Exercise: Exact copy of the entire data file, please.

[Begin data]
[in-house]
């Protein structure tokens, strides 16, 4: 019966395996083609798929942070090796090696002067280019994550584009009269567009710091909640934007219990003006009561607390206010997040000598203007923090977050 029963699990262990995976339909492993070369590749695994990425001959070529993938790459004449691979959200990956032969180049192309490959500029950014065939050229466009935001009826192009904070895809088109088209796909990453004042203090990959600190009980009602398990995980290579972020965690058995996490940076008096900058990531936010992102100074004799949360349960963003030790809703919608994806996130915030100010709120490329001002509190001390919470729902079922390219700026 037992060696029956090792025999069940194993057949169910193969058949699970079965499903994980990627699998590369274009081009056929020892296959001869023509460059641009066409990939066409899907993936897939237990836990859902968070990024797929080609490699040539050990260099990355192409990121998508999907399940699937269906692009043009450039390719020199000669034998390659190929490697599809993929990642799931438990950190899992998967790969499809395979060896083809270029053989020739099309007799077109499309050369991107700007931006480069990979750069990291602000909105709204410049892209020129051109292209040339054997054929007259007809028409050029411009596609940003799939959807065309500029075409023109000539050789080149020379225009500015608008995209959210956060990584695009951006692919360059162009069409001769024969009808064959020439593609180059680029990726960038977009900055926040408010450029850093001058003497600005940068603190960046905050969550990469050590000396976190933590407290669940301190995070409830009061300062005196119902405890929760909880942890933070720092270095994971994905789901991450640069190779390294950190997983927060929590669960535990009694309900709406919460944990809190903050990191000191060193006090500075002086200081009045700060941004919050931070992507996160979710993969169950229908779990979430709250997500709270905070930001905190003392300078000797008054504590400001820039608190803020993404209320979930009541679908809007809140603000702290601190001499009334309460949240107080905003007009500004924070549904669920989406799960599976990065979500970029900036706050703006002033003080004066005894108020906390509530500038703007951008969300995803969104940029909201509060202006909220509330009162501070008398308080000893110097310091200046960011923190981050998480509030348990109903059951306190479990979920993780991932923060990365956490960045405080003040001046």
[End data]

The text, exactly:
[in-house]
């Protein structure tokens, strides 16, 4: 019966395996083609798929942070090796090696002067280019994550584009009269567009710091909640934007219990003006009561607390206010997040000598203007923090977050 029963699990262990995976339909492993070369590749695994990425001959070529993938790459004449691979959200990956032969180049192309490959500029950014065939050229466009935001009826192009904070895809088109088209796909990453004042203090990959600190009980009602398990995980290579972020965690058995996490940076008096900058990531936010992102100074004799949360349960963003030790809703919608994806996130915030100010709120490329001002509190001390919470729902079922390219700026 037992060696029956090792025999069940194993057949169910193969058949699970079965499903994980990627699998590369274009081009056929020892296959001869023509460059641009066409990939066409899907993936897939237990836990859902968070990024797929080609490699040539050990260099990355192409990121998508999907399940699937269906692009043009450039390719020199000669034998390659190929490697599809993929990642799931438990950190899992998967790969499809395979060896083809270029053989020739099309007799077109499309050369991107700007931006480069990979750069990291602000909105709204410049892209020129051109292209040339054997054929007259007809028409050029411009596609940003799939959807065309500029075409023109000539050789080149020379225009500015608008995209959210956060990584695009951006692919360059162009069409001769024969009808064959020439593609180059680029990726960038977009900055926040408010450029850093001058003497600005940068603190960046905050969550990469050590000396976190933590407290669940301190995070409830009061300062005196119902405890929760909880942890933070720092270095994971994905789901991450640069190779390294950190997983927060929590669960535990009694309900709406919460944990809190903050990191000191060193006090500075002086200081009045700060941004919050931070992507996160979710993969169950229908779990979430709250997500709270905070930001905190003392300078000797008054504590400001820039608190803020993404209320979930009541679908809007809140603000702290601190001499009334309460949240107080905003007009500004924070549904669920989406799960599976990065979500970029900036706050703006002033003080004066005894108020906390509530500038703007951008969300995803969104940029909201509060202006909220509330009162501070008398308080000893110097310091200046960011923190981050998480509030348990109903059951306190479990979920993780991932923060990365956490960045405080003040001046």